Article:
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If you’re roughly my age—let’s say five decades into this whole life process—you’ve seen a fair number of automobile brands fade into the sunset.
I was probably most impacted by the demise of Pontiac, but I remember feeling a twinge of sadness at the deaths of AMC, Mercury, Oldsmobile, Plymouth, and—no kidding—Checker.
Note: The following story was excerpted from the June 2016 issue of Collectible Automobile magazine.
Packard’s policy of gradual styling changes helped it to maintain a gold standard of resale value and allowed owners to keep their cars longer without looking dated. This linear styling policy served Packard well until the Forties. By then, though, American car design was changing at an incredible rate. Packard’s unhurried design evolution couldn’t keep up with the pace, and by ’41, its cars looked old fashioned.
There’s no question that Packard is out of business, but there is some disagreement as to when the company really wrapped things up. Though the Packard brand officially died after 1958, some purists consider 1956 to be the marque’s final year, as that was the last time the automaker built its own cars based on its own designs and technology.
Note: This article is reprinted from the February 2013 issue of Collectible Automobile.
Longtime Collectible Automobile readers may recall the 1952 Packard Pan American from an October 1986 story and from an October 1992 Personality Profile on its designer, Richard Arbib. So why this encore? Well, aside from the pleasure of seeing an old friend still hale and hearty, this Pan American is the first of only six built—and the only one built without its intended folding top.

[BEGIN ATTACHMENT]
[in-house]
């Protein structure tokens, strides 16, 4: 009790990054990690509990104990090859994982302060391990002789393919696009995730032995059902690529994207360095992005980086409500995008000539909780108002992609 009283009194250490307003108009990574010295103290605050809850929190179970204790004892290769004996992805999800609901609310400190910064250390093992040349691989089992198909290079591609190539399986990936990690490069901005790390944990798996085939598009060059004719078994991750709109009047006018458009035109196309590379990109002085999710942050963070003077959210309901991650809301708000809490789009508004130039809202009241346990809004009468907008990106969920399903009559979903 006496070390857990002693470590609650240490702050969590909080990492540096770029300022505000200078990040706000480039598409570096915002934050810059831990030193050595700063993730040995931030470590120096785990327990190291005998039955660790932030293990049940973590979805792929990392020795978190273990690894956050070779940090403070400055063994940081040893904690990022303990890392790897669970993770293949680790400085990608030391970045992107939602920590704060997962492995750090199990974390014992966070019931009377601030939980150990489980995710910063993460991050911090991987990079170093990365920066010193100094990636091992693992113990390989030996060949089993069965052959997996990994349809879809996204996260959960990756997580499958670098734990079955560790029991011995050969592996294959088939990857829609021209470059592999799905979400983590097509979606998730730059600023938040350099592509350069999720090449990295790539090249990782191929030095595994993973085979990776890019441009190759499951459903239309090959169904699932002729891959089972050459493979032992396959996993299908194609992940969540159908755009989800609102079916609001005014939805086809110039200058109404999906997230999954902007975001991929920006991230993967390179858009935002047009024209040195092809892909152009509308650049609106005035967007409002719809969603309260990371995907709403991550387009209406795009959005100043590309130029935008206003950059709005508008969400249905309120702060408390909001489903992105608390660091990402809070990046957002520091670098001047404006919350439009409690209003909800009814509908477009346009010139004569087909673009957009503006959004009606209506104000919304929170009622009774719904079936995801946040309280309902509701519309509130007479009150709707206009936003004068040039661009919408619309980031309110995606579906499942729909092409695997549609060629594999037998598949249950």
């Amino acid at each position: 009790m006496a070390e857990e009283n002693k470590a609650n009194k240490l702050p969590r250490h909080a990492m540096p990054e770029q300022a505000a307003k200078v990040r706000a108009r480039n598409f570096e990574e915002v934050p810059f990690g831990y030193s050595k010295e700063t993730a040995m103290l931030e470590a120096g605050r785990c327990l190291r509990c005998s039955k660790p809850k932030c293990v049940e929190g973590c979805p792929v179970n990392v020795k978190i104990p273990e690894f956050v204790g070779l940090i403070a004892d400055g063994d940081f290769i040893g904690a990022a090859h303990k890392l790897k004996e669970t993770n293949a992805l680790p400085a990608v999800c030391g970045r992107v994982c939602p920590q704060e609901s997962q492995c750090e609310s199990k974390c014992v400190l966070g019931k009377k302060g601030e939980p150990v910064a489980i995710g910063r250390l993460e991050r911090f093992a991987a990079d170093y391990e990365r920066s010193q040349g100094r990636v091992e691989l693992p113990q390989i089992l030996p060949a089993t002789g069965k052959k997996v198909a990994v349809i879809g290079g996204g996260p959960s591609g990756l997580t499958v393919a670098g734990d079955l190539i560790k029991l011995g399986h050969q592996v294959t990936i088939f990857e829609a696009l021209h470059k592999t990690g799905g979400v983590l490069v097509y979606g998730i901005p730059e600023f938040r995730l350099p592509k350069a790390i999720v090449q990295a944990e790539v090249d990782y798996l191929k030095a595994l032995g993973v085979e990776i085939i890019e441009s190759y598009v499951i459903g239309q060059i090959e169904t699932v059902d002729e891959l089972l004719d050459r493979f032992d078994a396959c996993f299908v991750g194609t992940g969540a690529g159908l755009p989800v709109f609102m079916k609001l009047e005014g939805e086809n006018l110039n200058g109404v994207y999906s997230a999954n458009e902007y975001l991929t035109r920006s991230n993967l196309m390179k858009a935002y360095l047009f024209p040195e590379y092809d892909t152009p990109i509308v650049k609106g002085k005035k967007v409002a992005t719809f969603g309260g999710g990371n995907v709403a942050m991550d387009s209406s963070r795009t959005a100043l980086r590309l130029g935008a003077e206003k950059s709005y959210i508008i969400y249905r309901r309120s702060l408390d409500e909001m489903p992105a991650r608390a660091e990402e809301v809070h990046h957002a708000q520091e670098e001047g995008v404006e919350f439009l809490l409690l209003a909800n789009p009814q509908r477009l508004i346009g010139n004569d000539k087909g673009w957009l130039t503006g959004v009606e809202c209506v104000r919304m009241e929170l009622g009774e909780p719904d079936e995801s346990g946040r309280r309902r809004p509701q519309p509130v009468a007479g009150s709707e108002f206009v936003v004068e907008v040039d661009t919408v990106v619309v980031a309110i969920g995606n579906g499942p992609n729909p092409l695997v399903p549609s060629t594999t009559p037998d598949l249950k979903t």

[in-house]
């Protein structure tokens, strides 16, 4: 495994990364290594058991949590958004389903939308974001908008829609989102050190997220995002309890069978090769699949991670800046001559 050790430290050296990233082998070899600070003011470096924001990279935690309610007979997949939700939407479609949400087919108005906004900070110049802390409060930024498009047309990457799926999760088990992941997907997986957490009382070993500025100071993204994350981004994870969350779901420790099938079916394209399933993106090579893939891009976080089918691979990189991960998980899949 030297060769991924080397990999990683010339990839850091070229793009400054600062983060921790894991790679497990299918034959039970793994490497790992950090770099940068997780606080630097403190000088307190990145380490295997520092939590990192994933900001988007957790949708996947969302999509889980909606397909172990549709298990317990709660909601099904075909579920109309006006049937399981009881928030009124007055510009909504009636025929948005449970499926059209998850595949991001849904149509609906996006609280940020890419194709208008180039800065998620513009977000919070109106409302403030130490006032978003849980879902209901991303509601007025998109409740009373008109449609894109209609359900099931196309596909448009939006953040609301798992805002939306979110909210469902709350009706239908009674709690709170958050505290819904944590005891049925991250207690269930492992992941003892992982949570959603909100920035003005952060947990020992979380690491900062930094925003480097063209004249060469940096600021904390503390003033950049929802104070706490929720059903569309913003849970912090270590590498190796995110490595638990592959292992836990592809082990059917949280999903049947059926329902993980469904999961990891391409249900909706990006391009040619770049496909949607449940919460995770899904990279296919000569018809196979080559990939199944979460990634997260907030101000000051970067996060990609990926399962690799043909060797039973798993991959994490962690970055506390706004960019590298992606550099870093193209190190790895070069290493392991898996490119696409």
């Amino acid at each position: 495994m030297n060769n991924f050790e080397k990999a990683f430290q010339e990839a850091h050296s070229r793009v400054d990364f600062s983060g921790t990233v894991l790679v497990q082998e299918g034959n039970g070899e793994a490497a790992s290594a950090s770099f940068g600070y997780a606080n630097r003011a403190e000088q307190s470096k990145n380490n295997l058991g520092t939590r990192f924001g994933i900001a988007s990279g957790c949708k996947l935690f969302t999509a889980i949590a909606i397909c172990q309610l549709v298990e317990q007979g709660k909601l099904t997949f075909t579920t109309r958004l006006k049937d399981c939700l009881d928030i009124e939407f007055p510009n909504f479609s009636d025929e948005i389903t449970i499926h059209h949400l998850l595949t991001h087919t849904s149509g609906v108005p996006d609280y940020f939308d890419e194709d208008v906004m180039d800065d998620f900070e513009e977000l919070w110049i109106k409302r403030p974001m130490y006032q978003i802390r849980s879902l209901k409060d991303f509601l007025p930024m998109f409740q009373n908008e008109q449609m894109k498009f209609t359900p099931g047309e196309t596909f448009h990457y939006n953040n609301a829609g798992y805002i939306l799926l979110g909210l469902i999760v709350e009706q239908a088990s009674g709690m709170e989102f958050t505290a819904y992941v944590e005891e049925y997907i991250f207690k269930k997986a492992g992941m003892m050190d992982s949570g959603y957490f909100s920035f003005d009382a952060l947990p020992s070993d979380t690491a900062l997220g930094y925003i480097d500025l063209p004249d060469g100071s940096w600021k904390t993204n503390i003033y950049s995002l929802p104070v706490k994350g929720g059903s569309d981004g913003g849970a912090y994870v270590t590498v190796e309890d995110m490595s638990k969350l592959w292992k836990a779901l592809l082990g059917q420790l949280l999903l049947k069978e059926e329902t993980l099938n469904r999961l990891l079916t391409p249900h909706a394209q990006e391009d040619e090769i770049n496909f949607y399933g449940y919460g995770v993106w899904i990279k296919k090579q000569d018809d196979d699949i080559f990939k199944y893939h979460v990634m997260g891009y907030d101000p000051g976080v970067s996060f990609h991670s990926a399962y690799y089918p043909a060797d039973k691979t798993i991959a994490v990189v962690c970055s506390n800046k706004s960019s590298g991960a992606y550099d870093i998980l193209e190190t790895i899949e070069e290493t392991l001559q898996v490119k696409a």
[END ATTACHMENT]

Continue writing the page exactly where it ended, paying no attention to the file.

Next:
The year 1956 marked the last hurrah for the “real” Packard. After that, Studebaker tried (somewhat successfully) to turn a Studebaker President into a Packard, but it was too little (literally!) too late.
The bad news is that fewer than one of every hundred cars sold in the United States is a convertible. (I will spare you the fractional math required to pass along the number of manual-transmission-equipped convertibles sold on our shores last year, but it’s fewer still.)
We have shared classic wagon advertisements before, but the bounty of great ads out there has compelled us to revisit the subject.
As you likely already know, the manual transmission is all but dead. Nothing drove home this point better than the news that in 2019, pure-electric vehicles outsold vehicles equipped with manual transmissions in the U.S.
As an automotive journalist, I am not predisposed to know much about fashion. That said, I do know a smartly attired individual when I see one.
One of the wonderful side effects of technological progress is the wake of marketing silliness that follows so closely behind. It makes sense that any improvement to a consumer-oriented product would be fodder for advertising and promotion, but oftentimes those improvements quickly become industry norms—and the initial hype surrounding them sometimes proves embarrassing in hindsight.